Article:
Garage. Wednesday , April 11th , 2018 - 00:21:24 AM
Jacks and Stands Car jacks and stands come in many different types and sizes for the home garage. The rolling floor jack is one of the most popular lifting tools in most home workshops. Most of the roll under typed of jack will lift cars that are 2-4 tons, depending on the rating of the jack. The advantage of using a stand as well as the jack is that once the car is lifted high enough, a car stand can be slid in place and cranked up to support the vehicle. This is excellent for rotating tires, or changing your car’s fluids.
It is basically important that you make the necessary planning first before you finally convert your carport into a more permanent structure turning it to your home garage. Bear in mind that different states and municipalities have varying standards and building codes that you need to adhere. Hence your project may successfully materialize and your home value enhanced to your greater advantage.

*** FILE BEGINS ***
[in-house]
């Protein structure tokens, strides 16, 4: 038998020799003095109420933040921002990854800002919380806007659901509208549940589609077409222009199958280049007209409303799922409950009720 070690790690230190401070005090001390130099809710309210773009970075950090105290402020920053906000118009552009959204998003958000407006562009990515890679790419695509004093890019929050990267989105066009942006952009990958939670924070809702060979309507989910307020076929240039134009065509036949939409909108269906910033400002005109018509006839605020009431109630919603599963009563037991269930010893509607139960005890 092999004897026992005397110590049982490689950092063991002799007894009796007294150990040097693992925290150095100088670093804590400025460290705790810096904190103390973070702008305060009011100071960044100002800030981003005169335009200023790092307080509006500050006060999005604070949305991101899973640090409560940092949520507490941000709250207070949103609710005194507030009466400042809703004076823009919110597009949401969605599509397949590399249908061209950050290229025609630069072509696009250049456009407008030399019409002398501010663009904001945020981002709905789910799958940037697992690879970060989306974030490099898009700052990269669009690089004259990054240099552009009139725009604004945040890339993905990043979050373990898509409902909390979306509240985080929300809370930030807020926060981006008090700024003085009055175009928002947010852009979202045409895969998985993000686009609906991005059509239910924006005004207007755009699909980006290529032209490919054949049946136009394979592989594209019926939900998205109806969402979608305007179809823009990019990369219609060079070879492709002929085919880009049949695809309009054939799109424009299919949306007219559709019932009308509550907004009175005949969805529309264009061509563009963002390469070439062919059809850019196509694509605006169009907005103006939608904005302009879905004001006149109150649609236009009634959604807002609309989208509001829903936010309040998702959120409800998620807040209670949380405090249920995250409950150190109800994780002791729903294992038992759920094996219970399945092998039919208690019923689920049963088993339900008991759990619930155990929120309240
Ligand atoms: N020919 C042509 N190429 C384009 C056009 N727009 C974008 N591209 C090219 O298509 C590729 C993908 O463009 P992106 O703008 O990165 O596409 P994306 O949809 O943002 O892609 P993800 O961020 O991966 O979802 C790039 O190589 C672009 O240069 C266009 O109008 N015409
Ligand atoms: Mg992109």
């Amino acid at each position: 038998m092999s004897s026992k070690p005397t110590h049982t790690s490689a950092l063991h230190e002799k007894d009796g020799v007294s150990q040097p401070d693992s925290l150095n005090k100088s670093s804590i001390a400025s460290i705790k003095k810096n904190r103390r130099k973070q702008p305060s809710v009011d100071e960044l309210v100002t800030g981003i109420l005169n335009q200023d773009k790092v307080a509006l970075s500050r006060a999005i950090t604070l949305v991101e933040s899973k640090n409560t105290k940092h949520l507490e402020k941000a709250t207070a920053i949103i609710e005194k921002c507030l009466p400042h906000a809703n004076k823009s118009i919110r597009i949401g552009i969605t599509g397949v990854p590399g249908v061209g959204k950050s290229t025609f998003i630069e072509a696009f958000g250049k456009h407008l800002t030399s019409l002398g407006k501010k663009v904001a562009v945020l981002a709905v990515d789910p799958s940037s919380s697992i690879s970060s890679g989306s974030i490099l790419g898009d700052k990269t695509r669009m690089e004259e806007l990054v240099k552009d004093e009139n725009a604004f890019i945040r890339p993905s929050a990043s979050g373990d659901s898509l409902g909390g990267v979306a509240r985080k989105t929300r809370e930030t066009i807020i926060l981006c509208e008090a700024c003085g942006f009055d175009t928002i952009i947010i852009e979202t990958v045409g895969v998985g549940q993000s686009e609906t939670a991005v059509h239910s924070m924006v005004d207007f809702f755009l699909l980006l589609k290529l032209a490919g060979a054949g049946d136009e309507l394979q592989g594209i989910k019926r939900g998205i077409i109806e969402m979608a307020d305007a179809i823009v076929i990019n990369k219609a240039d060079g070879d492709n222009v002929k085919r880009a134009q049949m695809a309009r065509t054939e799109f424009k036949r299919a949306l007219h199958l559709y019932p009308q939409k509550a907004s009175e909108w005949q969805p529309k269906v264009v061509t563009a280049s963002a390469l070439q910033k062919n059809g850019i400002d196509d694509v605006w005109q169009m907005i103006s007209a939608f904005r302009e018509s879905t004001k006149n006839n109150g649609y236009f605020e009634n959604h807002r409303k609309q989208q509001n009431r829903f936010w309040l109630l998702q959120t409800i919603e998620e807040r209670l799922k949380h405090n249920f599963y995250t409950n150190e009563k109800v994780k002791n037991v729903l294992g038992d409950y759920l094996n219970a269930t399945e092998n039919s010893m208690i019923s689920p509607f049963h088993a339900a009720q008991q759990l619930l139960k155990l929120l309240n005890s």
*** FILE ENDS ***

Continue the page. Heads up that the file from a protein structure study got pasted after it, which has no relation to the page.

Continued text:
A common material for pre-manufactured workbench legs and supports is steel sheet. As we discussed in our previous article "A Handy Guide on Shelving Systems for the Home Garage and Workplace", the thickness of sheet metal is called its gauge and the lower its gauge number is, the thicker the steel is. Steel sheet ranges from about 30 gauge to 8 gauge, with thinner 30+ gauge material called foil and thicker 8 gauge or less material called plate. Typical workbench supports range from around 12 to 16 gauge. Stringers and lower shelves add stability and strength to the legs and allow for heavier loads to be applied. They do this by connecting the legs together below the worktop and forming a rigid structure that helps support itself. Without additional support the workbench legs would easily fold under and collapse when weight is applied. The design may favor stringers alone if the workbench is intended to be used while sitting, allowing for the person’s legs to extend under the worktop. Lower shelves may also be incorporated into the design for storage below the worktop surface, and may be partial or full sized shelves depending on its use. Though load carrying capacities are frequently not listed on workbenches, a general rule of thumb is to use a thicker gauge steel support structure for heavier duty workbench applications.
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